Luke 13:19 It is like a grain of mustard seed,

KJV Verse: 

Luke 13:19 It is like a grain of mustard seed, which a man took, and cast into his garden; and it grew, and waxed a great tree; and the fowls of the air lodged in the branches of it.

Greek Verse: 

Literal Alternative: 

Similar is the kernel of mustard that taking, a person tossed in an orchard of  his own. And it increased and turned into a tree.

Interesting and Hidden Aspects: 

The Luke version of this verse combines and abbreviates the versions in Matthew and Mark. All three verse use different words and seem likely recorded at different times when the example was given in different ways. In northern climes, the mustard plant only grows to about three feet. In the Middle East, it can grow to fifteen feet with a thick central stalk. The seed itself is only about a sixteenth of an inch, which is very small compared to other trees of the region.

Historically, mustard was not just used as flavoring for food and wine, but it was prominently used in medicine. In the sixth century B.C., Greek scientist Pythagoras used mustard as a remedy for scorpion stings. One hundred years later, Hippocrates used mustard in a variety of medicines and poultices. This makes it even better for this analogy regarding the growth of knowledge because this knowledge isn't just about flavoring food but curing disease.In this analogy, we also have those winged creatures that stole away the seeds in the parable of the sower making a reappearance. The same non-standard word for "birds" is used, indicating angels or demons. Here, however, those same creatures seek shelter in the shade of this tree. Interestingly, however, the term used for "shade" also means a ghost or evil spirit. What is the ghost or evil spirit of a tree of knowledge?

KJV Analysis: 

It This is from the singular form of the following verb.

is The verb "is" here is the common form of "to be" in Greek. It means to have a certain characteristic or remain in a certain condition. It also equates terms or assigns characteristics. -- When the verb "to be" appears early in the sentence before the subject, the sense is more like "it is" or, in the plural, "there are." 

like The word translated as "like" is an adjective that means "like", "resembling," and "matching." 

a There is no indefinite article in Greek, but when a word doesn't have a definite article, the indefinite article can be added in English translation.

grain The Greek word translated as "grain" means "a grain" and "a seed," though it is not the Greek word more commonly translated as "seed." Interestingly, it is used as a metaphor for a "grain of sense," which fits directly into the meaning here.

of This comes from the genitive form of the following noun.

mustard "Mustard" is the noun that means simply "mustard."

seed, This Greek word for "seed" does not appear here.

which, The word translated as "which" is a demonstrative pronoun ("this" "that"), but it often acts as a pronoun ("the one that), especially a connective pronoun ("the one that") introducing a dependent clause.

a There is no indefinite article in Greek, but when a word doesn't have a definite article, the indefinite article can be added in English translation.

man The Greek word for "man" means "man", "person" and "humanity" in the singular. In the plural, it means "men", "people", and "peoples".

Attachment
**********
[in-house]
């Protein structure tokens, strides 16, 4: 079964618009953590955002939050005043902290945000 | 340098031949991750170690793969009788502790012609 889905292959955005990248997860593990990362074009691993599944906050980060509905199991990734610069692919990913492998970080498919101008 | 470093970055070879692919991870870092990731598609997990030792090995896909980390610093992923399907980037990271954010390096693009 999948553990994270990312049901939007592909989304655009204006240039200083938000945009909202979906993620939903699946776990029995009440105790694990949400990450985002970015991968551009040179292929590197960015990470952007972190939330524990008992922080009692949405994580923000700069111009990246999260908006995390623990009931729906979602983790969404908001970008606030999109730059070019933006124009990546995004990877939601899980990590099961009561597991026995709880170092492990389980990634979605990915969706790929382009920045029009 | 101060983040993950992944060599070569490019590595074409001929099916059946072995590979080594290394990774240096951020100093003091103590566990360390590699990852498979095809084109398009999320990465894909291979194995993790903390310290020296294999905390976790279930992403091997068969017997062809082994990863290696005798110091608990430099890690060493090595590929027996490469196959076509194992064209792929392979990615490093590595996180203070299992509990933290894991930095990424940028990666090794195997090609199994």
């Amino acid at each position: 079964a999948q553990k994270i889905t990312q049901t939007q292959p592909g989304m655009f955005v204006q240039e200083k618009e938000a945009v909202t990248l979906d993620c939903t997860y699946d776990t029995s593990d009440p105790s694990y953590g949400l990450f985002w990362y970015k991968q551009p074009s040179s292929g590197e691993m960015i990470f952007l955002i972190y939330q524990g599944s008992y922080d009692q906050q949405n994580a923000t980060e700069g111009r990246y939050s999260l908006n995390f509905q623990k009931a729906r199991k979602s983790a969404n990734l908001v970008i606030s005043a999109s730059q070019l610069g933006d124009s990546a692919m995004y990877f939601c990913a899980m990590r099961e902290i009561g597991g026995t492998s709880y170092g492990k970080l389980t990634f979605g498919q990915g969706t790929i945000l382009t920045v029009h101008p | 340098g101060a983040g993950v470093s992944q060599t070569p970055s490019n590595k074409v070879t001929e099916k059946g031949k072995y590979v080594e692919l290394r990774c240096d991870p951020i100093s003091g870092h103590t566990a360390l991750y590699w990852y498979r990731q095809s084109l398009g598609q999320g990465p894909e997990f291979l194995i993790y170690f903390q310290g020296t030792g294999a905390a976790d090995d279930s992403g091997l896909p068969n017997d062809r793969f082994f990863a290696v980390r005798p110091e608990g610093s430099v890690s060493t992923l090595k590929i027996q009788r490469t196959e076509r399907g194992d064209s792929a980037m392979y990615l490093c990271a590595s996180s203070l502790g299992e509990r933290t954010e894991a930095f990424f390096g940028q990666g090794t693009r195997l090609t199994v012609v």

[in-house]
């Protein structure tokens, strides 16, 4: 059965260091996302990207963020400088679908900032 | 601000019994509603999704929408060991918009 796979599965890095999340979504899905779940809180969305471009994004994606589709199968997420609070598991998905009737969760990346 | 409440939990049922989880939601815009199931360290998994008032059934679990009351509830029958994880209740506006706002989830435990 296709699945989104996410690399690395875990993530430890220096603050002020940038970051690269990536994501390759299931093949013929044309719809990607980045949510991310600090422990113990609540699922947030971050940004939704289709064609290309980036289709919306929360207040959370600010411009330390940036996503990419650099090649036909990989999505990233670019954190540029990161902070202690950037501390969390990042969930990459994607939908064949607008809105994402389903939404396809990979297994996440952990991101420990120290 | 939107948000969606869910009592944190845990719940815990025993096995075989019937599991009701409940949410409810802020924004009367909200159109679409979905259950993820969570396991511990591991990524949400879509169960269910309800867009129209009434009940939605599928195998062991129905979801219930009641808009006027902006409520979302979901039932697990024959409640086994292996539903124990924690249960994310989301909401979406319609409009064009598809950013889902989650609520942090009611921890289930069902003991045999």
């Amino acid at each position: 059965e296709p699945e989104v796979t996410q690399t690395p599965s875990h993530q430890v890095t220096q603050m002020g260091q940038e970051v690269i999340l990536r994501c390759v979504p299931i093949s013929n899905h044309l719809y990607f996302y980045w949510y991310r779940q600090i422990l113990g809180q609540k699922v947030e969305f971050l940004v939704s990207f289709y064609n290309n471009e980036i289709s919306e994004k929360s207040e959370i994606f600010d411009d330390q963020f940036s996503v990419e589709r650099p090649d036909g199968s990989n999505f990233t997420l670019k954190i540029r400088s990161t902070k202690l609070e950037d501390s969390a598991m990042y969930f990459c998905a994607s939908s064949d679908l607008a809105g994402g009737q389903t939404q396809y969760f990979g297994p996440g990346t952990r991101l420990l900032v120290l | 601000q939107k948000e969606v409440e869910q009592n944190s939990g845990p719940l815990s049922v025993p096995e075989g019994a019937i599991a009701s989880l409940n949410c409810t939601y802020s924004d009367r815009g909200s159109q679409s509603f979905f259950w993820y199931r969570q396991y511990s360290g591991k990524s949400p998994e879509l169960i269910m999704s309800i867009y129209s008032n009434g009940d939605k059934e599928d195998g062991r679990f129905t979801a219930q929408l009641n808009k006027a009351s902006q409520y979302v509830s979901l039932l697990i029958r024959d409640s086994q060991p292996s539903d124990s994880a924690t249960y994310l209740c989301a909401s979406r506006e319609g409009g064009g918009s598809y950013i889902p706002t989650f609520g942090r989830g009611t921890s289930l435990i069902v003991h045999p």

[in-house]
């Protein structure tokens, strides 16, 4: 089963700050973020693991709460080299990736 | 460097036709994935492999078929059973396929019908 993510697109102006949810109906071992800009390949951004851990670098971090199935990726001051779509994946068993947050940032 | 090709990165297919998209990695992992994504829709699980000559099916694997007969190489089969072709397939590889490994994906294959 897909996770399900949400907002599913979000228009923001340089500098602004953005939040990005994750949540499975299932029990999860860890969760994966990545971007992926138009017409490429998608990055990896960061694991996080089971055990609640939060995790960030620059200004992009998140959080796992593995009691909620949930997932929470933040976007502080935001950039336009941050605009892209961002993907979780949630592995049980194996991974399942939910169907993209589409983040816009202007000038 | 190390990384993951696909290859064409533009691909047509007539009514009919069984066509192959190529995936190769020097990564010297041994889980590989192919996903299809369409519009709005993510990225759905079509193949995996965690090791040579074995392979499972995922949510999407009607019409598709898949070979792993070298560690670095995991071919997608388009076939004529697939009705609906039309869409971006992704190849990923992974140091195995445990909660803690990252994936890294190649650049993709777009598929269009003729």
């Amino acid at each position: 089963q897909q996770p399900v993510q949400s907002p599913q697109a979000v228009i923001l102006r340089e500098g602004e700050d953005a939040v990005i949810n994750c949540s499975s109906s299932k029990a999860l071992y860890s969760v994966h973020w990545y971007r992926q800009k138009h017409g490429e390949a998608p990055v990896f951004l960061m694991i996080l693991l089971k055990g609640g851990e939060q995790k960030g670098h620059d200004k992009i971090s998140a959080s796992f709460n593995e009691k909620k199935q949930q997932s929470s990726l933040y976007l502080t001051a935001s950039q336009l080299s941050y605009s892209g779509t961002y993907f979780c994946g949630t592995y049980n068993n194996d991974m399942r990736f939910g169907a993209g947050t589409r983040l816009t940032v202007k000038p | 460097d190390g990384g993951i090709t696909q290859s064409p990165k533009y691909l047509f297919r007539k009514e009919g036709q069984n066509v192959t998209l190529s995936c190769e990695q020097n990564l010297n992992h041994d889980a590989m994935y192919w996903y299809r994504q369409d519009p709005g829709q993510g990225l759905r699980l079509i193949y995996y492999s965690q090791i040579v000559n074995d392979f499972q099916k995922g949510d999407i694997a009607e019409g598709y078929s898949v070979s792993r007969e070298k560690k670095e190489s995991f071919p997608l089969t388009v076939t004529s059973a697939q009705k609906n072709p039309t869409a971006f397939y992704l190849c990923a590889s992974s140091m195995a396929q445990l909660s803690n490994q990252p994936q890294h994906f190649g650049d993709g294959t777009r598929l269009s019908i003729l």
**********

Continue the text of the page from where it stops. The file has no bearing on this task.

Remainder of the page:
took, The word translated as "took" primarily means "take." The form is not an active verb but an adjective, "taking." modifying "man."

and There is no "and" here because there is only one active verb.

cast The word translated as "cast" has a number of meanings revolving around "throw" as we do in English with both "throw" and "toss." Christ often uses this word in the same way we use "dump" in English. In dice, it means "to throw" the dice, but with the sense of being lucky.

into The word translated as "into" means "into" a place, "towards" as a direction, and "up to" limits in time and measure.

his "His" is a special reflexive pronoun that means "himself", "herself," and so on. The sense here is "his own."

garden; "Garden" is a word used by Jesus only in this verse. It means "garden", "orchard", and "plantation". It was also a hairstyle. 

and The Greek word translated as "and" is used as the conjunction "and", but it also is used to add emphasis ("also") and, in a series, is best translated as "not only...but also." 

it This comes from the singular form of the following Greek verb.

grew, "Grew" is a verb that means to "increase", "increase in power", "strengthen", "exalt by one's deeds", "glorify", "exalt by one's deeds", "glorify", "amplify", "exaggerate", "bring up," and "sacrifice."

and The Greek word translated as "and" is used as the conjunction "and", but it also is used to add emphasis ("also") and, in a series, is best translated as "not only...but also." 

waxed The word translated as "waxed" means "to become," that is, to enter into a new state. In Greek, especially as used by Christ, it is the opposite of "being," which is existence in the current state.

a There is no indefinite article in Greek, but when a word doesn't have a definite article, the indefinite article can be added in English translation.

untranslated The word translated as "unto" means "into" a place, "towards" as a direction, and "up to" limits in time and measure.

great There is no Greek word for "great" here.

tree The word for "tree" most commonly means fruit bearing trees. The tree was a symbol for the naturally productive assets of nature as opposed to fields which must be planted each year.

; and The Greek word translated as "and" is used as the conjunction "and", but it also is used to add emphasis ("also") and, in a series, is best translated as "not only...but also." 

the The word translated as "the" is the Greek definite article

fowls The Greek word translated as "fowls" is normally an adjective means "able to fly" and "winged," but it is used as a noun here, so "those that can fly" or, more simply, "birds." Christ always uses this term when referring to birds rather than the actual Greek noun for "birds."

of This comes from the form of the following noun.

the The word translated as "the" is the Greek definite article

air The word translated as "air" is from a word that is almost always translated as "heaven" in te NT. It also means sky, the climate, and the universe. It also meant the home of the gods in a physical sense: the sun, moon, and planets were named for the gods. Though heaven is used in Christianity as the place of the afterlife, Christ never uses it that way though he does use it to mean the home of the Father.